Waiting at the Market by Lynda Howland


Waiting at the Market
By Lynda Howland

Camera Rochester is proudly represented by five excellent prize-winning images, all of which I would love to comment on, but as I am restricted to only one choice, I have selected Lynda’s superb environmental portrait, not only because it is a great picture, but because it makes a powerful statement in today’s uncertain world. Technically and artistically the image is truly exceptional, one could not have set up and posed this candid scene any better, even if one were on a movie set, or in a studio with unlimited facilities with a plethora of suitable models. What we wondrously see is a venerable man sitting in the back seat of an old disused vehicle, possibly a taxi cab, a person who is intently waiting for someone or something, or possibly he is taking in the whole marketplace vista.  His incredible expression, his piercing eyes, his arched hand with the neatly manicured nails, together with the “non-pristine” quality of his jacket and turban and the absence of his front teeth, all suggest a long, hard, and economically poor life.  Yet this is a proud and strong man, who still yearns for a better life for his family and nation. The marketplace is an ideal venue to look at people very much like himself, of people who were never given a better chance in life, people with little hope, few possessions, where even hard work would not enhance their lot in life. He can clearly see himself in these people, and realizes that economic times will probably change very little. “If only” would be foremost in his thoughts and in his acute gaze. He was never given the chance to be rich and “notable”, yet he knows in himself that he certainly is “notable”. He understands that he has done the very best job he could given his circumstances, and he is justly proud of his accomplishments.  He sincerely hopes that a large number of the people in the marketplace will get a better chance in life, and I hope that his vision and hope will eventually become realization.  Viewers should sincerely thank Lynda for this moving, poignant portrait. Great job.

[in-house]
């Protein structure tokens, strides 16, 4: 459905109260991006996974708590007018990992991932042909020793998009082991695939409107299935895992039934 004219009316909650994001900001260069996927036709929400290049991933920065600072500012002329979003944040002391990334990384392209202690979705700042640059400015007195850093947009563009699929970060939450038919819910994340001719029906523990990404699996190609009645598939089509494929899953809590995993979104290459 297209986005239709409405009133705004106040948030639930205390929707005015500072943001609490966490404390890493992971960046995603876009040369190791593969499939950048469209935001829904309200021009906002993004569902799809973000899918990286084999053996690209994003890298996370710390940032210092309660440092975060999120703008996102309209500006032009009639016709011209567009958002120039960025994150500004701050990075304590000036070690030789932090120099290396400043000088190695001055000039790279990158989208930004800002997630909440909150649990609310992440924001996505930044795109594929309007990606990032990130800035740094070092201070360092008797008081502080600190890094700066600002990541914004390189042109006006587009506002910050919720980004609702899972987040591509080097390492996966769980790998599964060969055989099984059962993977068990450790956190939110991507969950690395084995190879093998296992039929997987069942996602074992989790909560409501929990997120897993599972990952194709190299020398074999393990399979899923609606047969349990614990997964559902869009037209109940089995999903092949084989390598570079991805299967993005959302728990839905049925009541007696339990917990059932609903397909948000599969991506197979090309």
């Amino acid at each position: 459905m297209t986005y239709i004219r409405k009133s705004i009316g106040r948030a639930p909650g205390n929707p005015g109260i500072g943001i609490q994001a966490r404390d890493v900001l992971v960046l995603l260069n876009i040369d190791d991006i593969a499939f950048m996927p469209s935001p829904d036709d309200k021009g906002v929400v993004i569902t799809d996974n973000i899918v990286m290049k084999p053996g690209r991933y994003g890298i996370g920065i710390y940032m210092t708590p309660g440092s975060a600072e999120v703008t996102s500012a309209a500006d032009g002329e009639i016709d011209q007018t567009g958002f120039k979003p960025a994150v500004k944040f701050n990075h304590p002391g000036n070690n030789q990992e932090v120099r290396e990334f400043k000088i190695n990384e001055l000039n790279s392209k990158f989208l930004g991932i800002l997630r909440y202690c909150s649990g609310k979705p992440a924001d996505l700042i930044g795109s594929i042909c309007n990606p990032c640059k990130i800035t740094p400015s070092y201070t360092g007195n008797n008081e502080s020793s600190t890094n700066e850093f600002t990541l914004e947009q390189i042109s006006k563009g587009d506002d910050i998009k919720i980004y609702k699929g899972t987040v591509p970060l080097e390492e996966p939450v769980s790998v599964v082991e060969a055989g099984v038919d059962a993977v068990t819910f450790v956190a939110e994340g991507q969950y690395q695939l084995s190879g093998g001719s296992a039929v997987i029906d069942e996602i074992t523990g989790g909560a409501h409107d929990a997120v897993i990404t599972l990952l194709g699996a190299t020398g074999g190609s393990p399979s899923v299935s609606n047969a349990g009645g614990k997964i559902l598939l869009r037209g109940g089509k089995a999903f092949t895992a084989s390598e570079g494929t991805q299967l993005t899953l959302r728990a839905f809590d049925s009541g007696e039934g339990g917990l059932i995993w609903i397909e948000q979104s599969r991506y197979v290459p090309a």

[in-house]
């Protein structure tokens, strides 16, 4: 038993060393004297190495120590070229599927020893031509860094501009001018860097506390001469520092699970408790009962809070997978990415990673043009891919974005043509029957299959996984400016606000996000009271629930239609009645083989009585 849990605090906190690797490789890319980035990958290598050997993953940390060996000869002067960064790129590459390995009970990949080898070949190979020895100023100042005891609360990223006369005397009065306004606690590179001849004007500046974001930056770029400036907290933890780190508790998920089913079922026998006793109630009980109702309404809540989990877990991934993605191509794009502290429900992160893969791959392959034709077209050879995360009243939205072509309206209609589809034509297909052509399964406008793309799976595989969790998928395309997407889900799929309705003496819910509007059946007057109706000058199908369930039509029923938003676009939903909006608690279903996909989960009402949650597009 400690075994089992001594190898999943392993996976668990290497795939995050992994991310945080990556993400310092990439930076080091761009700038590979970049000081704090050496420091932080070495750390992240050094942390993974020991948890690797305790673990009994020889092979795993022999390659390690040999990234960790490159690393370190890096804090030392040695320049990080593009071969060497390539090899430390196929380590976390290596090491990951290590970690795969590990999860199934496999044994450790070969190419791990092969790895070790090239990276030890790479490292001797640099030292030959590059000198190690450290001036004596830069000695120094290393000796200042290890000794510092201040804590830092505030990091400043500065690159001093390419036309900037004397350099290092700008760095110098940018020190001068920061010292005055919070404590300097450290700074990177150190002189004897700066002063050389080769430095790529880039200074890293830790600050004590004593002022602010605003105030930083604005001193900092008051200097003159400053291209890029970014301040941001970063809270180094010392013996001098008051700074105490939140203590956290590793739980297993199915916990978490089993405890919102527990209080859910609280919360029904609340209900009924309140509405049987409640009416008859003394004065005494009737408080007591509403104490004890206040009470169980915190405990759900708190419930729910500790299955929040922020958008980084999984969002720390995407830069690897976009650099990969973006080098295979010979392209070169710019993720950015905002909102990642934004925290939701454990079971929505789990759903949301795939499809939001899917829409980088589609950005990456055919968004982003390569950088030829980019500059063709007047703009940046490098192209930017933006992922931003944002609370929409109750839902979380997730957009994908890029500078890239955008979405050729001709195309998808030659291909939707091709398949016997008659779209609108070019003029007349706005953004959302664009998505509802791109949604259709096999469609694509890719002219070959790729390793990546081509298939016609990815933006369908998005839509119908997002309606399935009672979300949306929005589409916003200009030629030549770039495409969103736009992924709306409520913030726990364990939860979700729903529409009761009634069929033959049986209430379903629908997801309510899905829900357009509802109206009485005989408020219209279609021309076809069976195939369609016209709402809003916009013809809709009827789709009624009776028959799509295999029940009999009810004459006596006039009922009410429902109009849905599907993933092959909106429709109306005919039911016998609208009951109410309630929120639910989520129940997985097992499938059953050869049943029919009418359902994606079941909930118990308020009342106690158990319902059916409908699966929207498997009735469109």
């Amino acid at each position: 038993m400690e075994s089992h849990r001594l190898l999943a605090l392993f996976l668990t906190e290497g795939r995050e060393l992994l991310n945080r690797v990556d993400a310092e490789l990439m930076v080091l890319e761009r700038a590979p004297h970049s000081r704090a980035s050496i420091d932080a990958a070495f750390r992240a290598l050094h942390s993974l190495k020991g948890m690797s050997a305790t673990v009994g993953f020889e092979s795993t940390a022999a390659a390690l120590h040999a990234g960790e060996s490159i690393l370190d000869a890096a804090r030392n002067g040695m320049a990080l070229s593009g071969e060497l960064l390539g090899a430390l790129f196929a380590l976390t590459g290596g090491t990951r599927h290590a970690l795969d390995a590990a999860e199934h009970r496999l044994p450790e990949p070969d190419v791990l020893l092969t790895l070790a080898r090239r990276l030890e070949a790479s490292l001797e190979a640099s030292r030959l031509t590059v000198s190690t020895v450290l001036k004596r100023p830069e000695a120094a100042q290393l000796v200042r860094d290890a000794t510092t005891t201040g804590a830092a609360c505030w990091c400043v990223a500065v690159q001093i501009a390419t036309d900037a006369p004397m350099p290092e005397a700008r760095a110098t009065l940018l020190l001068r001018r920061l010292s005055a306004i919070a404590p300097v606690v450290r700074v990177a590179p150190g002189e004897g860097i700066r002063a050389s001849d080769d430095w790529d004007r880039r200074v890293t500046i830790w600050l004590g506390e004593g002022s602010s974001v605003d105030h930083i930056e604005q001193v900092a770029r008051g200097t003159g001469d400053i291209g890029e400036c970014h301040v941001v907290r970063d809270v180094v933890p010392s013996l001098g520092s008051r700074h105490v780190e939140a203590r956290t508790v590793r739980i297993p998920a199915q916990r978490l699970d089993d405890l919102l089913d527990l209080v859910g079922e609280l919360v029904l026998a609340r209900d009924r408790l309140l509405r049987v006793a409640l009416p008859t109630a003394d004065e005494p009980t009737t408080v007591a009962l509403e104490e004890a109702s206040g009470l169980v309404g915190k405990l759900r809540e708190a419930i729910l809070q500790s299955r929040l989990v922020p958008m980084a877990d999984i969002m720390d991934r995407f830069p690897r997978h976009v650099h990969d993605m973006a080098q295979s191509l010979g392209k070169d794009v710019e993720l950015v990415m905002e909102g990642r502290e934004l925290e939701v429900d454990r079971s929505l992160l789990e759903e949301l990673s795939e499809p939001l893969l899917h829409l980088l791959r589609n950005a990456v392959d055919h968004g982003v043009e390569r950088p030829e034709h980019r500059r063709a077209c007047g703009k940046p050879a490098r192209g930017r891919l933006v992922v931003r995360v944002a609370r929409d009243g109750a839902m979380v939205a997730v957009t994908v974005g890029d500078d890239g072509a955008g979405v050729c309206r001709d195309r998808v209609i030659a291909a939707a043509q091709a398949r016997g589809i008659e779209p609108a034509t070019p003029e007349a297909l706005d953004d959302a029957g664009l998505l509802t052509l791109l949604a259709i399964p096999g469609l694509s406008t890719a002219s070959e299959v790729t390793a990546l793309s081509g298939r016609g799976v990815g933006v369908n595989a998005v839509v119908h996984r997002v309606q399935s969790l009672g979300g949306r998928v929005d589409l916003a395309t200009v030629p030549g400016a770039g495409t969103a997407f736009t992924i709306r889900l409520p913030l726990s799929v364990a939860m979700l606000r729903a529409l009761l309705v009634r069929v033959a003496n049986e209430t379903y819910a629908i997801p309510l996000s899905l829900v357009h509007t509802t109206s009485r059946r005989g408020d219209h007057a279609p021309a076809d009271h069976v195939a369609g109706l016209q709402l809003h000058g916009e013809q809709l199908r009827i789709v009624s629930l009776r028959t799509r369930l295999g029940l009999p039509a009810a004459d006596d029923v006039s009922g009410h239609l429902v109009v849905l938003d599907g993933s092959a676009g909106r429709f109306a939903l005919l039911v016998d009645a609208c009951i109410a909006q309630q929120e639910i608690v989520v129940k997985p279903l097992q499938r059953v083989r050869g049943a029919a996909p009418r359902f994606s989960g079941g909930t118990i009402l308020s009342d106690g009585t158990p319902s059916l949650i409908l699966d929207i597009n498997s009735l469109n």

Image City Photography Gallery  ♦   722 University Avenue  ♦    Rochester, NY 14607 ♦ 585.271.2540